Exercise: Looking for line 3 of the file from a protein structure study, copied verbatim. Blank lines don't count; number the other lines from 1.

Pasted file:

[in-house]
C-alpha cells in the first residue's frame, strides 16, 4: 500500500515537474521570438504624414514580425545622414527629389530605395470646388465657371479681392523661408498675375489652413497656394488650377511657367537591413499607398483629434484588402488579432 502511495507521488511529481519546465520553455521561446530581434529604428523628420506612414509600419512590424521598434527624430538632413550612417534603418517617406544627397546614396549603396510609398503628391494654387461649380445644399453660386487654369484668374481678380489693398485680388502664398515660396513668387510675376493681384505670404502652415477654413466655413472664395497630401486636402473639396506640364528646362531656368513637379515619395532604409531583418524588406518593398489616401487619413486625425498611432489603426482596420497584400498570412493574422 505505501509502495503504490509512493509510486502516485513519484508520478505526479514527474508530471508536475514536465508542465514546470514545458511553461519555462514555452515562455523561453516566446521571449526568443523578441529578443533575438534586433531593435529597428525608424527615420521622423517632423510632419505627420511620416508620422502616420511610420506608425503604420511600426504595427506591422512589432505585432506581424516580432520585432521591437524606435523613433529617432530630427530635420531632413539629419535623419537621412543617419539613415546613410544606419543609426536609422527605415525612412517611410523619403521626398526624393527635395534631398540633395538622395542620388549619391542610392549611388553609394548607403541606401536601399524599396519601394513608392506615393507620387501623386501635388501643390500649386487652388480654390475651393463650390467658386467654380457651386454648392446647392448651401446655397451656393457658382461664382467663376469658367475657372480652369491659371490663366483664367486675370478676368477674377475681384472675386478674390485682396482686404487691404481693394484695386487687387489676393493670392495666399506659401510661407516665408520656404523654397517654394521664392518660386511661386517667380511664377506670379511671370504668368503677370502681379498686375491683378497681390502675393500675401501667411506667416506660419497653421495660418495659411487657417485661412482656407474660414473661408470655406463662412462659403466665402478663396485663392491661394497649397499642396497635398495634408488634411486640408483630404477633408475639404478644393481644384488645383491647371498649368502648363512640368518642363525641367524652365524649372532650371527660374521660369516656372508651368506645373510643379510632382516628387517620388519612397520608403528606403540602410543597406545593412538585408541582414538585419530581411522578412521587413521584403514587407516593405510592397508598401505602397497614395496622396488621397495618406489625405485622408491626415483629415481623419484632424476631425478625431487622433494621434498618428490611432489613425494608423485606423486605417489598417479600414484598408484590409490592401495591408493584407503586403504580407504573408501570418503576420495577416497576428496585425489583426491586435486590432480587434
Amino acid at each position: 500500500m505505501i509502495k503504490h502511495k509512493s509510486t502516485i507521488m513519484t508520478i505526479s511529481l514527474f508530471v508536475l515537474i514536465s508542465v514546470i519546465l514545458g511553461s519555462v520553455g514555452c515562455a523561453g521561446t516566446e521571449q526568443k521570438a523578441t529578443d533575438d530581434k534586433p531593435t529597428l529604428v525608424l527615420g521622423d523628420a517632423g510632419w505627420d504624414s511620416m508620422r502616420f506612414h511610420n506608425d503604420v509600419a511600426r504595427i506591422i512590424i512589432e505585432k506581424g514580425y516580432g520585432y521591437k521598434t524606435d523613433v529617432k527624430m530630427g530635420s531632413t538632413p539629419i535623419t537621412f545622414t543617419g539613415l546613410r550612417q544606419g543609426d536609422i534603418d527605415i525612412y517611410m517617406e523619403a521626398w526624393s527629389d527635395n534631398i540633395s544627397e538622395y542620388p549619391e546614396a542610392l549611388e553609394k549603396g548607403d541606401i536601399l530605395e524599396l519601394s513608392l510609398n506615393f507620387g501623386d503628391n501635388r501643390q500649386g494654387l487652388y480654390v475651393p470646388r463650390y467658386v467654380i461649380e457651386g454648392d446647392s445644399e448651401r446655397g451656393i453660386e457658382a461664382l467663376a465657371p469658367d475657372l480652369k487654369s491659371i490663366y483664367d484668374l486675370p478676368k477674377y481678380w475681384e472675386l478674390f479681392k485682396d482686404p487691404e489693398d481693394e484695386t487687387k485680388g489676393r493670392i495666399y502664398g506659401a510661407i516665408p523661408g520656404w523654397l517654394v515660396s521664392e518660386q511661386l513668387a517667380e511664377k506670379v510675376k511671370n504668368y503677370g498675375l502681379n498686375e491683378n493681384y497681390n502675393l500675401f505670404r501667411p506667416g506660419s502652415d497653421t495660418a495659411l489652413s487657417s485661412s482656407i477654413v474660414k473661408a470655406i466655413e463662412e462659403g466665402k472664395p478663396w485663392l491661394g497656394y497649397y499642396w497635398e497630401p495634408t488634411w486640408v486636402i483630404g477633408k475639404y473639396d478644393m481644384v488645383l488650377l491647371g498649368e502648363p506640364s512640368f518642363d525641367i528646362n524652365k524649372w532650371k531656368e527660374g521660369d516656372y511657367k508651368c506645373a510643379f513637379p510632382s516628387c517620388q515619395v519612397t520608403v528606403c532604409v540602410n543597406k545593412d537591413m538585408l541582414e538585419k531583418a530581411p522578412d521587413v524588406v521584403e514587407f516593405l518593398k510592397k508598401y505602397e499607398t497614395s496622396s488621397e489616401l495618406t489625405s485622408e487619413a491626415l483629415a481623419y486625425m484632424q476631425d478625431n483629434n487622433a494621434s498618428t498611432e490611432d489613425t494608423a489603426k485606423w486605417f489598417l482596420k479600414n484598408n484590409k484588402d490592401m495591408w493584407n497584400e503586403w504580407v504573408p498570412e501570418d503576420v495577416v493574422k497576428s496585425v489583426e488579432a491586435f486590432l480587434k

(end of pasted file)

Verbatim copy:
Amino acid at each position: 500500500m505505501i509502495k503504490h502511495k509512493s509510486t502516485i507521488m513519484t508520478i505526479s511529481l514527474f508530471v508536475l515537474i514536465s508542465v514546470i519546465l514545458g511553461s519555462v520553455g514555452c515562455a523561453g521561446t516566446e521571449q526568443k521570438a523578441t529578443d533575438d530581434k534586433p531593435t529597428l529604428v525608424l527615420g521622423d523628420a517632423g510632419w505627420d504624414s511620416m508620422r502616420f506612414h511610420n506608425d503604420v509600419a511600426r504595427i506591422i512590424i512589432e505585432k506581424g514580425y516580432g520585432y521591437k521598434t524606435d523613433v529617432k527624430m530630427g530635420s531632413t538632413p539629419i535623419t537621412f545622414t543617419g539613415l546613410r550612417q544606419g543609426d536609422i534603418d527605415i525612412y517611410m517617406e523619403a521626398w526624393s527629389d527635395n534631398i540633395s544627397e538622395y542620388p549619391e546614396a542610392l549611388e553609394k549603396g548607403d541606401i536601399l530605395e524599396l519601394s513608392l510609398n506615393f507620387g501623386d503628391n501635388r501643390q500649386g494654387l487652388y480654390v475651393p470646388r463650390y467658386v467654380i461649380e457651386g454648392d446647392s445644399e448651401r446655397g451656393i453660386e457658382a461664382l467663376a465657371p469658367d475657372l480652369k487654369s491659371i490663366y483664367d484668374l486675370p478676368k477674377y481678380w475681384e472675386l478674390f479681392k485682396d482686404p487691404e489693398d481693394e484695386t487687387k485680388g489676393r493670392i495666399y502664398g506659401a510661407i516665408p523661408g520656404w523654397l517654394v515660396s521664392e518660386q511661386l513668387a517667380e511664377k506670379v510675376k511671370n504668368y503677370g498675375l502681379n498686375e491683378n493681384y497681390n502675393l500675401f505670404r501667411p506667416g506660419s502652415d497653421t495660418a495659411l489652413s487657417s485661412s482656407i477654413v474660414k473661408a470655406i466655413e463662412e462659403g466665402k472664395p478663396w485663392l491661394g497656394y497649397y499642396w497635398e497630401p495634408t488634411w486640408v486636402i483630404g477633408k475639404y473639396d478644393m481644384v488645383l488650377l491647371g498649368e502648363p506640364s512640368f518642363d525641367i528646362n524652365k524649372w532650371k531656368e527660374g521660369d516656372y511657367k508651368c506645373a510643379f513637379p510632382s516628387c517620388q515619395v519612397t520608403v528606403c532604409v540602410n543597406k545593412d537591413m538585408l541582414e538585419k531583418a530581411p522578412d521587413v524588406v521584403e514587407f516593405l518593398k510592397k508598401y505602397e499607398t497614395s496622396s488621397e489616401l495618406t489625405s485622408e487619413a491626415l483629415a481623419y486625425m484632424q476631425d478625431n483629434n487622433a494621434s498618428t498611432e490611432d489613425t494608423a489603426k485606423w486605417f489598417l482596420k479600414n484598408n484590409k484588402d490592401m495591408w493584407n497584400e503586403w504580407v504573408p498570412e501570418d503576420v495577416v493574422k497576428s496585425v489583426e488579432a491586435f486590432l480587434k